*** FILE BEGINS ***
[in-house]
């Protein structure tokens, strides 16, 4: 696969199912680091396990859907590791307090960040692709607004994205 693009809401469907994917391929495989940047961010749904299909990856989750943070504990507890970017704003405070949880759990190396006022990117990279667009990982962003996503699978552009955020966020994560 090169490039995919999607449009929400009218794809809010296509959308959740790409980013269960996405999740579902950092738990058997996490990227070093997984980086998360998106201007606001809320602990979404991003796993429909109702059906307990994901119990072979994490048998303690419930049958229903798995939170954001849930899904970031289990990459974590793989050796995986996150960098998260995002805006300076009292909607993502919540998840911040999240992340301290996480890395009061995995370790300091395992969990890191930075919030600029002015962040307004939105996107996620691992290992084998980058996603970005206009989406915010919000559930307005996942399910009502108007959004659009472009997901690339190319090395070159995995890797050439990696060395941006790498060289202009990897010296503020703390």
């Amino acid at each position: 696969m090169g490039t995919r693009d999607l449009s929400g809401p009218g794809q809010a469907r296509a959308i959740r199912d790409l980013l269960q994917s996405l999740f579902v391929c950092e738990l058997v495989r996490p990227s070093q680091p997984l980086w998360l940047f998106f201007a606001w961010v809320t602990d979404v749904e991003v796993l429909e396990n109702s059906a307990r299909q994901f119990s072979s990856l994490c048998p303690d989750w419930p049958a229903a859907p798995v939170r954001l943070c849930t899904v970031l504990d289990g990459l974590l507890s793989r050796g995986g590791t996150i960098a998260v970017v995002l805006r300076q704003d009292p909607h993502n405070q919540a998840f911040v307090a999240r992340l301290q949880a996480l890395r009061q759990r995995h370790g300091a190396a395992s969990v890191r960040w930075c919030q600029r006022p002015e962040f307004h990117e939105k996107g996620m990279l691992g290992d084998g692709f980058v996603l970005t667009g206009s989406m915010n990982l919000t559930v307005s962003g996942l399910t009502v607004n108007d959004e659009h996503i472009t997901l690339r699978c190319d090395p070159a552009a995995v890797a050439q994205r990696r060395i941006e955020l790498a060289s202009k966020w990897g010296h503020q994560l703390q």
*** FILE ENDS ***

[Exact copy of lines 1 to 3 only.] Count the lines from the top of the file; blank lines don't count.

[in-house]
């Protein structure tokens, strides 16, 4: 696969199912680091396990859907590791307090960040692709607004994205 693009809401469907994917391929495989940047961010749904299909990856989750943070504990507890970017704003405070949880759990190396006022990117990279667009990982962003996503699978552009955020966020994560 090169490039995919999607449009929400009218794809809010296509959308959740790409980013269960996405999740579902950092738990058997996490990227070093997984980086998360998106201007606001809320602990979404991003796993429909109702059906307990994901119990072979994490048998303690419930049958229903798995939170954001849930899904970031289990990459974590793989050796995986996150960098998260995002805006300076009292909607993502919540998840911040999240992340301290996480890395009061995995370790300091395992969990890191930075919030600029002015962040307004939105996107996620691992290992084998980058996603970005206009989406915010919000559930307005996942399910009502108007959004659009472009997901690339190319090395070159995995890797050439990696060395941006790498060289202009990897010296503020703390």
């Amino acid at each position: 696969m090169g490039t995919r693009d999607l449009s929400g809401p009218g794809q809010a469907r296509a959308i959740r199912d790409l980013l269960q994917s996405l999740f579902v391929c950092e738990l058997v495989r996490p990227s070093q680091p997984l980086w998360l940047f998106f201007a606001w961010v809320t602990d979404v749904e991003v796993l429909e396990n109702s059906a307990r299909q994901f119990s072979s990856l994490c048998p303690d989750w419930p049958a229903a859907p798995v939170r954001l943070c849930t899904v970031l504990d289990g990459l974590l507890s793989r050796g995986g590791t996150i960098a998260v970017v995002l805006r300076q704003d009292p909607h993502n405070q919540a998840f911040v307090a999240r992340l301290q949880a996480l890395r009061q759990r995995h370790g300091a190396a395992s969990v890191r960040w930075c919030q600029r006022p002015e962040f307004h990117e939105k996107g996620m990279l691992g290992d084998g692709f980058v996603l970005t667009g206009s989406m915010n990982l919000t559930v307005s962003g996942l399910t009502v607004n108007d959004e659009h996503i472009t997901l690339r699978c190319d090395p070159a552009a995995v890797a050439q994205r990696r060395i941006e955020l790498a060289s202009k966020w990897g010296h503020q994560l703390q």